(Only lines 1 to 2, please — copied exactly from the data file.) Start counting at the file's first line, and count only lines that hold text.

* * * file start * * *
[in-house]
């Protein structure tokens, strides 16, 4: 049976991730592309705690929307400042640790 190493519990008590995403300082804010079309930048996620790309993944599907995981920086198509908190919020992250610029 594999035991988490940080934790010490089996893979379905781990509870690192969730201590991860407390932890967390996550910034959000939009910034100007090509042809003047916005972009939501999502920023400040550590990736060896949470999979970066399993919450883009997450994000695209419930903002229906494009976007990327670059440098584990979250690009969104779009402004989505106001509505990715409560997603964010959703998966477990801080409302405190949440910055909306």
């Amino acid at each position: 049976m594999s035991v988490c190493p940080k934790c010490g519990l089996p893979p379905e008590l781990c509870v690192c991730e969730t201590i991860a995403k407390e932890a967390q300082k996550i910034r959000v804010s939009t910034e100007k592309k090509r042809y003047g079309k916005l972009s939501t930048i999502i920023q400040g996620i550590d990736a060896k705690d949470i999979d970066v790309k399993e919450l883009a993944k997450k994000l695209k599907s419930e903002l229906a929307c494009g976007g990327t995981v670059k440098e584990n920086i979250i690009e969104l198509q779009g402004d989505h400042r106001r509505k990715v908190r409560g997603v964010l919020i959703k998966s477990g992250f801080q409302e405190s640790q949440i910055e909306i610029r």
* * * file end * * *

[in-house]
């Protein structure tokens, strides 16, 4: 049976991730592309705690929307400042640790 190493519990008590995403300082804010079309930048996620790309993944599907995981920086198509908190919020992250610029 594999035991988490940080934790010490089996893979379905781990509870690192969730201590991860407390932890967390996550910034959000939009910034100007090509042809003047916005972009939501999502920023400040550590990736060896949470999979970066399993919450883009997450994000695209419930903002229906494009976007990327670059440098584990979250690009969104779009402004989505106001509505990715409560997603964010959703998966477990801080409302405190949440910055909306």